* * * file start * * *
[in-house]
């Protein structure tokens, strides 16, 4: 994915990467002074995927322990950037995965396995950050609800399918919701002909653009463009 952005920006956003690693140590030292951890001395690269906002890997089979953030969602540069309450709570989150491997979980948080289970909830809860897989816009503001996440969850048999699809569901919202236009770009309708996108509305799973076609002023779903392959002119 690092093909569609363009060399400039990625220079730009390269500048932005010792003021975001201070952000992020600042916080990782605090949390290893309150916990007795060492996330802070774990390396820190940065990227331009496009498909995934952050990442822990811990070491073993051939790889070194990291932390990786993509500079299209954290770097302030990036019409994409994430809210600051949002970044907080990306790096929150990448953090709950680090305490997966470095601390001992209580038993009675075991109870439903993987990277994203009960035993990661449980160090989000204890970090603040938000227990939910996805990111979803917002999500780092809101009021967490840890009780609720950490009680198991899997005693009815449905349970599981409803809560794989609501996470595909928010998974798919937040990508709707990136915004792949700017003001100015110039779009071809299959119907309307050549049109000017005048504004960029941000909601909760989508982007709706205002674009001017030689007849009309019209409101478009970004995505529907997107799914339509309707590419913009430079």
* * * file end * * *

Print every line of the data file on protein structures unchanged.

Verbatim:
[in-house]
């Protein structure tokens, strides 16, 4: 994915990467002074995927322990950037995965396995950050609800399918919701002909653009463009 952005920006956003690693140590030292951890001395690269906002890997089979953030969602540069309450709570989150491997979980948080289970909830809860897989816009503001996440969850048999699809569901919202236009770009309708996108509305799973076609002023779903392959002119 690092093909569609363009060399400039990625220079730009390269500048932005010792003021975001201070952000992020600042916080990782605090949390290893309150916990007795060492996330802070774990390396820190940065990227331009496009498909995934952050990442822990811990070491073993051939790889070194990291932390990786993509500079299209954290770097302030990036019409994409994430809210600051949002970044907080990306790096929150990448953090709950680090305490997966470095601390001992209580038993009675075991109870439903993987990277994203009960035993990661449980160090989000204890970090603040938000227990939910996805990111979803917002999500780092809101009021967490840890009780609720950490009680198991899997005693009815449905349970599981409803809560794989609501996470595909928010998974798919937040990508709707990136915004792949700017003001100015110039779009071809299959119907309307050549049109000017005048504004960029941000909601909760989508982007709706205002674009001017030689007849009309019209409101478009970004995505529907997107799914339509309707590419913009430079």